can newspaper men who were on
the spot-Warren Irvin, of the Na-
tional Broadcasting Co., and Edmund
Stevens, of the Christian Science
Monitor-and we ourselves could
scarcely believe the evidence of our
own- eyes.
Remained In Oslo Four Days
But I had to remain in Oslo
through four days of German occu-
pation to learn how this miracle of
lightning naval and military occu-
pation was made possible. Then I
could scarcely believe my ears. After
that, with the last train connections
to Sweden severed, Irvin and myself
decided to try somehow to get across
the border. It was the only possible
way to give a detailed account of
the most astonishing thing that has
happened since the second world
war began..
Norway's capital and great sea-
ports were not captured by armed
force. They were seized with unpar-
alleled speed by means of a gigantic
conspiracy which undoubtedly must
rank among the most audacious,
most perfectly oiled political plots
of the last century.
By bribery and extraordinary in-
filtration on the part of Nazi civilian
and defense officials, the German
dictatorship built a Trojan horse in-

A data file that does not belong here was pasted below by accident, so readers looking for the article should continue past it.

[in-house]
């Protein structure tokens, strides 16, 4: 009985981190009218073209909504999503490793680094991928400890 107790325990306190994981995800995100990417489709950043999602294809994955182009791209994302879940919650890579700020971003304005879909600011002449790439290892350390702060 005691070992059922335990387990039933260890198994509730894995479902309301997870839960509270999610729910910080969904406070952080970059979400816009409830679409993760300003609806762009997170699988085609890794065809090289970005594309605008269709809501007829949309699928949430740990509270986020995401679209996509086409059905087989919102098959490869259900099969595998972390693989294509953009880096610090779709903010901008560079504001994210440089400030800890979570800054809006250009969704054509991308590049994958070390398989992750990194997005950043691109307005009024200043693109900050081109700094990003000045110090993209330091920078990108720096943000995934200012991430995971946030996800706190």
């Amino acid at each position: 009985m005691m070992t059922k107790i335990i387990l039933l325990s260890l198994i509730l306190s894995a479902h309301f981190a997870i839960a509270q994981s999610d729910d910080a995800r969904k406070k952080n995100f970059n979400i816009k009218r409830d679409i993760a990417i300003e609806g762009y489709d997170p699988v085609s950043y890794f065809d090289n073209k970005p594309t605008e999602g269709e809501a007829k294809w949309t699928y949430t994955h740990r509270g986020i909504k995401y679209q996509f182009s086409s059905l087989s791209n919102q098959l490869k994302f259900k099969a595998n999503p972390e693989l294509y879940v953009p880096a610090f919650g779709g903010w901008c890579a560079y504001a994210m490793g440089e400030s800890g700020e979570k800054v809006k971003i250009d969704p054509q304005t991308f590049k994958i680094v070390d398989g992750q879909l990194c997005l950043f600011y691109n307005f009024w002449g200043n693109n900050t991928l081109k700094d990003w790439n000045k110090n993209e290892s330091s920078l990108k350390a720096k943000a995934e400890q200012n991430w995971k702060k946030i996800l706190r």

side of Norway., Then, when the hour
struck, the German plotters spiked
the guns of most of the Norwegian
navy and reduced its formidable fort-
resses to impotence.
Key Men Controlled
Absolute control of a handful of
key men in administrative positions
and the navy was necessary to turn
the trick and everything had been
faultlessly prepared. The conspir-
acy was about 90 per cent according
to schedule. Only in two or three
places was it marred by unexpected
hitches, but Norway's sea gates were
already wide open.
For the success of the German
plan, the capture of three key cities
was essential. These were Oslo, Ber-
gen and Narvik. It is known that Nar-
vik was betrayed to the Germans by
its commanding officer. How Ber-
gen's harbor defenses were taken
remains a mystery, as far as I can
learn. But most important of all
to the Nazi plot was the immediate
domination of Oslo Fjord, with its

mighty fortresses, and the forcing
of its virtually impregnable narrows
at Drobak, together with the seizure
of the great Norwegian naval base
at Horten.
Only in this manner could the Ger-
mans penetrate to Oslo and deliver